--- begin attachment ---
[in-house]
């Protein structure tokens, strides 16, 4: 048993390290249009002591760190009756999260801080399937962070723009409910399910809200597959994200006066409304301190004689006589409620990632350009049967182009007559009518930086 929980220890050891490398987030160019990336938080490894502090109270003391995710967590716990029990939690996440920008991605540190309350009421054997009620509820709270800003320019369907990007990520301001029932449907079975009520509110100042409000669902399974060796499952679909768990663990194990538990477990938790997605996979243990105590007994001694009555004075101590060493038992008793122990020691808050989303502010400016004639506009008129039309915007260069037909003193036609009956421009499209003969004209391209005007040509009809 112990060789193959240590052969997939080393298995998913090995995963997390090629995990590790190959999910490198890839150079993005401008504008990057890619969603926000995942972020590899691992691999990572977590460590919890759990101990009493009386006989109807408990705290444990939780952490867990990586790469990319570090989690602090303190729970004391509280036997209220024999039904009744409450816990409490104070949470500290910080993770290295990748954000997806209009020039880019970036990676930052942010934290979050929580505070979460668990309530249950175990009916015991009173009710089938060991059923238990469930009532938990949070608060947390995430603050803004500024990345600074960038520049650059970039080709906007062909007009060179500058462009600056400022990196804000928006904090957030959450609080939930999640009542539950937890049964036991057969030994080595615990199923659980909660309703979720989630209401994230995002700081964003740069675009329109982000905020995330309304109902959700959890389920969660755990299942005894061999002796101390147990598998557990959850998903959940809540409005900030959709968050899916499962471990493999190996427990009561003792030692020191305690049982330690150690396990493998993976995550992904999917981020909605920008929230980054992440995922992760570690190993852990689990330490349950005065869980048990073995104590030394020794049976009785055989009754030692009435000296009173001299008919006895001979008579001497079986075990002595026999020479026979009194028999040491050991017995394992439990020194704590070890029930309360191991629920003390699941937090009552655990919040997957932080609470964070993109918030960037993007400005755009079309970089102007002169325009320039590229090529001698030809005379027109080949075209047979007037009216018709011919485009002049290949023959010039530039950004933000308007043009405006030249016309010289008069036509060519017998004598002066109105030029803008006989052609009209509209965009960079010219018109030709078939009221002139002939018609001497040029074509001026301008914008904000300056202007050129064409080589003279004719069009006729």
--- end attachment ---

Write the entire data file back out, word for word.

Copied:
[in-house]
């Protein structure tokens, strides 16, 4: 048993390290249009002591760190009756999260801080399937962070723009409910399910809200597959994200006066409304301190004689006589409620990632350009049967182009007559009518930086 929980220890050891490398987030160019990336938080490894502090109270003391995710967590716990029990939690996440920008991605540190309350009421054997009620509820709270800003320019369907990007990520301001029932449907079975009520509110100042409000669902399974060796499952679909768990663990194990538990477990938790997605996979243990105590007994001694009555004075101590060493038992008793122990020691808050989303502010400016004639506009008129039309915007260069037909003193036609009956421009499209003969004209391209005007040509009809 112990060789193959240590052969997939080393298995998913090995995963997390090629995990590790190959999910490198890839150079993005401008504008990057890619969603926000995942972020590899691992691999990572977590460590919890759990101990009493009386006989109807408990705290444990939780952490867990990586790469990319570090989690602090303190729970004391509280036997209220024999039904009744409450816990409490104070949470500290910080993770290295990748954000997806209009020039880019970036990676930052942010934290979050929580505070979460668990309530249950175990009916015991009173009710089938060991059923238990469930009532938990949070608060947390995430603050803004500024990345600074960038520049650059970039080709906007062909007009060179500058462009600056400022990196804000928006904090957030959450609080939930999640009542539950937890049964036991057969030994080595615990199923659980909660309703979720989630209401994230995002700081964003740069675009329109982000905020995330309304109902959700959890389920969660755990299942005894061999002796101390147990598998557990959850998903959940809540409005900030959709968050899916499962471990493999190996427990009561003792030692020191305690049982330690150690396990493998993976995550992904999917981020909605920008929230980054992440995922992760570690190993852990689990330490349950005065869980048990073995104590030394020794049976009785055989009754030692009435000296009173001299008919006895001979008579001497079986075990002595026999020479026979009194028999040491050991017995394992439990020194704590070890029930309360191991629920003390699941937090009552655990919040997957932080609470964070993109918030960037993007400005755009079309970089102007002169325009320039590229090529001698030809005379027109080949075209047979007037009216018709011919485009002049290949023959010039530039950004933000308007043009405006030249016309010289008069036509060519017998004598002066109105030029803008006989052609009209509209965009960079010219018109030709078939009221002139002939018609001497040029074509001026301008914008904000300056202007050129064409080589003279004719069009006729």